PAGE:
Demographics is destiny. So is education, or the lack of it. Together they will determine our future—an obvious truth that hardly needs to be stated, except it is apparently not obvious to the state’s current political leadership. Rick Perry, David Dewhurst, and Tom Craddick have fashioned a system of financing education that does not even allow the public schools to keep up with inflation and imperils their ability to raise future revenue. This has occurred at a time when schools must grapple with the consequences of transformational demographic change. Texas is essentially in a race against time to educate at-risk students, and our leaders have added to that risk.
First, the demographics: Between 1950 and 1960, Texas’s population grew from 7.7 million to 9.5 million, an increase of 24 percent. This was the era of the baby boom, and almost all of that growth, 94 percent, was natural: more births than deaths. The remaining 6 percent was attributable to net migration: more people coming into the state than leaving it. Who, then, could have foreseen what lay ahead? In the intervening years, net migration has exploded. Between 1990 and 2005, Texas added more than 6 million people, and the growth was almost equally divided between natural increase and net migration. Domestic migration outstripped international migration in the nineties, but since 2000, the opposite has been true. This reversal underlies the sudden emergence of illegal immigration as a major political issue.
The implication of these numbers is clear: Inexorably, Texas is becoming a Hispanic state. Although natural increase remains a significant component of overall growth, much of it can be attributed to the Hispanic birth rate. In the nineties, the Hispanic population here grew by 53.68 percent, the Anglo population by just 7.61 percent. Anglos ceased to be a majority of the state’s population in 2005, although they still outnumber Hispanics by some 3.2 million. This will not last. Between 2000 and 2040, Texas’s Anglo population is projected to grow by a mere 4.2 percent, while the Hispanic population will grow by 77.6 percent. If net migration continues at the rate of the past fifteen years, Texas will become a majority Hispanic state by 2030.
These tectonic shifts in the state’s population are generally understood by most Texans, in large part due to the work of Steve Murdock, the former state demographer, whom President Bush tapped to head the U.S. Census Bureau earlier this year. So are the challenges they present. The median household income for Anglos at the turn of the century was $47,162, but it was only $29,873 for Hispanics. Because children from low-income families drop out of high school at twice the rate of children from middle-income families, closing the income gap is essential if Texas is going to avoid a grim future of an uneducated workforce and soaring crime rates. The high school completion rate for Hispanic students (59.6 percent in 2000) lags far behind that of African Americans (77 percent) and Anglos (82.4 percent).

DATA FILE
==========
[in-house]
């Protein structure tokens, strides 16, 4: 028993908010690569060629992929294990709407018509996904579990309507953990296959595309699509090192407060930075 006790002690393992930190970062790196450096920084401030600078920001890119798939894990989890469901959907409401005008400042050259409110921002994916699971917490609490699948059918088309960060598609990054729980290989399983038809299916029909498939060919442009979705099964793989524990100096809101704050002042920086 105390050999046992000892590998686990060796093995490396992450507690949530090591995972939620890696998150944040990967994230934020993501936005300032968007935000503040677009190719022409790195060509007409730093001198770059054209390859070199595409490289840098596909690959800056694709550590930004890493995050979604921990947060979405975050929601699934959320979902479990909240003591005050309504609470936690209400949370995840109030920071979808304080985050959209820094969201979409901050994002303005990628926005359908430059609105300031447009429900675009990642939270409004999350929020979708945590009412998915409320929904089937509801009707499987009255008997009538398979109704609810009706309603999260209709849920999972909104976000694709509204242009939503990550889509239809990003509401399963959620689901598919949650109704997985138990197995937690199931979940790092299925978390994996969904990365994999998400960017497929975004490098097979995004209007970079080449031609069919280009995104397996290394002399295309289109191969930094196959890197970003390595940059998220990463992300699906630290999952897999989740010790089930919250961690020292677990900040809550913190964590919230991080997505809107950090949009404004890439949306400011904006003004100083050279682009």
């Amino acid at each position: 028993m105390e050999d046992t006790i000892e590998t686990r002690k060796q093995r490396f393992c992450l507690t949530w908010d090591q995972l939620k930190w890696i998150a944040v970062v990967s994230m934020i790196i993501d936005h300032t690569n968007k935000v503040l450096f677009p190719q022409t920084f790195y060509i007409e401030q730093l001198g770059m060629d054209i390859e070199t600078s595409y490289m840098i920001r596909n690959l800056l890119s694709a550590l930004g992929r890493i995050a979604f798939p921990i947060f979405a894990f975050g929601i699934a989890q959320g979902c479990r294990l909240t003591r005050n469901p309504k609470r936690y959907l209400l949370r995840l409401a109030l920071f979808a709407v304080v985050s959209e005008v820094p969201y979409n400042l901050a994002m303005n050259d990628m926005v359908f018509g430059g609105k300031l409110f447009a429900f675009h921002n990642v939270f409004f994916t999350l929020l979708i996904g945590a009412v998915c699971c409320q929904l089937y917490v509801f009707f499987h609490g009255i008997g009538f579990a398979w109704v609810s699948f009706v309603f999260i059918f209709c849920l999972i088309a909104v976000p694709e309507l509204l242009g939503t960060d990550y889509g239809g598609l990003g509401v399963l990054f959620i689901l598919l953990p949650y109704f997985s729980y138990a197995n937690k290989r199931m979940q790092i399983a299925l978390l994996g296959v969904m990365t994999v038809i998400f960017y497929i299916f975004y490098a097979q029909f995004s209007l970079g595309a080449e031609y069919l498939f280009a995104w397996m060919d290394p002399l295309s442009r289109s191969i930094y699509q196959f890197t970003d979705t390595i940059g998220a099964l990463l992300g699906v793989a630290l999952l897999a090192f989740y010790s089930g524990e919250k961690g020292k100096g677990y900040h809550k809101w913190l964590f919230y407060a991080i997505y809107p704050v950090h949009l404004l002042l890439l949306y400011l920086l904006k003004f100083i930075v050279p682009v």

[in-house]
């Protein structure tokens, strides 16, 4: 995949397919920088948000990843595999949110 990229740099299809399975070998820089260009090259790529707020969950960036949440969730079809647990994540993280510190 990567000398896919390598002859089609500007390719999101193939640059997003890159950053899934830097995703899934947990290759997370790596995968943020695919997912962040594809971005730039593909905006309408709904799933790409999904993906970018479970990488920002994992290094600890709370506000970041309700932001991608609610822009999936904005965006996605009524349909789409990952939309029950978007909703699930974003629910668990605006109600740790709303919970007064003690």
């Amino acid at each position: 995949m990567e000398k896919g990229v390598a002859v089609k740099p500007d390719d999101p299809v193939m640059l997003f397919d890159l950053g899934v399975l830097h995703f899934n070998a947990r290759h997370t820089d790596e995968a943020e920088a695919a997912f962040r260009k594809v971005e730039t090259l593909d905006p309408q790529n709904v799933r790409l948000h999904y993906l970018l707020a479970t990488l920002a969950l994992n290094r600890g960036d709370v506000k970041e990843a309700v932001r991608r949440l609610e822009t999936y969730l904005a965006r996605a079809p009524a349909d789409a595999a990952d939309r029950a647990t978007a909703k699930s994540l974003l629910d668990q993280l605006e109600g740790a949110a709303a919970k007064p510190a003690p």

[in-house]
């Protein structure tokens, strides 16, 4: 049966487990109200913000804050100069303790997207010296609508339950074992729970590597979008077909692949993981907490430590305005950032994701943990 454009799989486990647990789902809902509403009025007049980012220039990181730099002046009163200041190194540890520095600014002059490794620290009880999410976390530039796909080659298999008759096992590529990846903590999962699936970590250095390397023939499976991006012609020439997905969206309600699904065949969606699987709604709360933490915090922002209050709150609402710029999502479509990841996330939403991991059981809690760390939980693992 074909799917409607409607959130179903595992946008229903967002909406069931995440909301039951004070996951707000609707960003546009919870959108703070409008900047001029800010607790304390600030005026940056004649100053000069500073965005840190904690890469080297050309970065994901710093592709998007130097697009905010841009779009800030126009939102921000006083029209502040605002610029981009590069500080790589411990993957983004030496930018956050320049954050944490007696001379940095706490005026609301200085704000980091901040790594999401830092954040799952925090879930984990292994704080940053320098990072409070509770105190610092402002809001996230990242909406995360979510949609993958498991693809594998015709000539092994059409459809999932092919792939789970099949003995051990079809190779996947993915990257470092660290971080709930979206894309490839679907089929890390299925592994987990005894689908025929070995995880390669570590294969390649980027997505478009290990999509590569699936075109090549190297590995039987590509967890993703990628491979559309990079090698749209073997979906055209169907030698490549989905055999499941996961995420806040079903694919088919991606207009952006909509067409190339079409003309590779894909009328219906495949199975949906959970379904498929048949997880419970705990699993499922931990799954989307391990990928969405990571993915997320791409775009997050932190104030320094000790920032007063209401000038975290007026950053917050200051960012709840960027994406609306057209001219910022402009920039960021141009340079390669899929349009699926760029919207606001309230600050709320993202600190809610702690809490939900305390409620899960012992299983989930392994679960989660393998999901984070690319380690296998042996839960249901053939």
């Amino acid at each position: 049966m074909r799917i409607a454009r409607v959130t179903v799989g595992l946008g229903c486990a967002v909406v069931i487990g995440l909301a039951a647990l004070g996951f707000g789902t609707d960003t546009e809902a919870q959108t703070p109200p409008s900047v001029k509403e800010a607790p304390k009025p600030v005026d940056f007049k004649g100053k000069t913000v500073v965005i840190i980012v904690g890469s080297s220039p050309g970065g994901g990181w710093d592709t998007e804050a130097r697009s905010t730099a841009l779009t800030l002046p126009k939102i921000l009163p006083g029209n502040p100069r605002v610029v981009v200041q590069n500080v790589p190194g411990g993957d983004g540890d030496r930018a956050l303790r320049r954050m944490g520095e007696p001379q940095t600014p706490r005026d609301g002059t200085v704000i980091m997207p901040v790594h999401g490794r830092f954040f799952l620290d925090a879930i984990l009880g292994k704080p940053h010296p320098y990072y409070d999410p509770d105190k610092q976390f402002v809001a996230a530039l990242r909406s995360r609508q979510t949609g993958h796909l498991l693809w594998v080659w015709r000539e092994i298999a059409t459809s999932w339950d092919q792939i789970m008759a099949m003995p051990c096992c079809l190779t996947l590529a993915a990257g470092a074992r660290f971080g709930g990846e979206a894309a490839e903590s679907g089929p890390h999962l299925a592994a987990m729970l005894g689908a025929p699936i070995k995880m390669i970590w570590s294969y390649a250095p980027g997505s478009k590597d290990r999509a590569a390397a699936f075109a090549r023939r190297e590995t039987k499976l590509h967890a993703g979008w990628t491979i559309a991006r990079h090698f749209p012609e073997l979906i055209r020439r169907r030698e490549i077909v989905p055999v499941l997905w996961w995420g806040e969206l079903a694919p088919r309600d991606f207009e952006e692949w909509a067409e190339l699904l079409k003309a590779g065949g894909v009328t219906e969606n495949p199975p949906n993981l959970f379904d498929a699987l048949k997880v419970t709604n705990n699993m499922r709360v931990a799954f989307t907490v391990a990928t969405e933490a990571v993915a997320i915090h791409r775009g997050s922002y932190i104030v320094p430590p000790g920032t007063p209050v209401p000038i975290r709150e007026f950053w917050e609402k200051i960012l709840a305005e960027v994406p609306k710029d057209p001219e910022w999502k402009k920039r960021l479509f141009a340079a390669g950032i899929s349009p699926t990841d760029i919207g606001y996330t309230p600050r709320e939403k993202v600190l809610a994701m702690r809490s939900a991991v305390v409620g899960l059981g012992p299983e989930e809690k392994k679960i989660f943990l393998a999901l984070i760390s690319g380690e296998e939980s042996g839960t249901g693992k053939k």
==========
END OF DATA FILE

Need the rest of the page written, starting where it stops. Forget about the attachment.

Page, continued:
Here is what an indifferent leadership and Legislature have wrought. Schools used to be funded through a basic per-pupil allotment enhanced by funding for special programs, such as gifted and talented, special education, bilingual education, and compensatory education. The Legislature typically increased the basic allotment when money was available. The formulas remain on the books, but they no longer matter. Now every school district gets its “target revenue,” which is equal to the amount it received per student in the 2005—2006 school year, when lawmakers revised the school finance system, cut property taxes, and reformed the state’s business tax. The target revenue has been augmented by a few special grants that are similar to earmarks: a high school allotment, a teacher pay raise, and so on. But the target revenue remains fixed at the ’05—’06 level.
In the meantime, the cost of fuel, utilities, and insurance has skyrocketed, but the state provides no new money to pay for it. The state has a new merit-pay plan for teachers, but districts that choose to apply for it must also provide matching funds. Meanwhile, needs are increasing, and the school-age population is harder to educate, mainly because of language difficulties. The new school finance law does allow school districts to raise their tax rates by up to 4 cents, which will provide additional revenue, but any further tax increases must be approved by a vote of the people. This is a potential straitjacket from which some districts—especially those in areas that attract retirees from other states—may not be able to escape at a time when aging baby boomers have no stake in the schools. The system appears to be designed to create failure. One hopeful sign to the contrary is that Craddick favors a tweak that would allow schools to receive more revenue.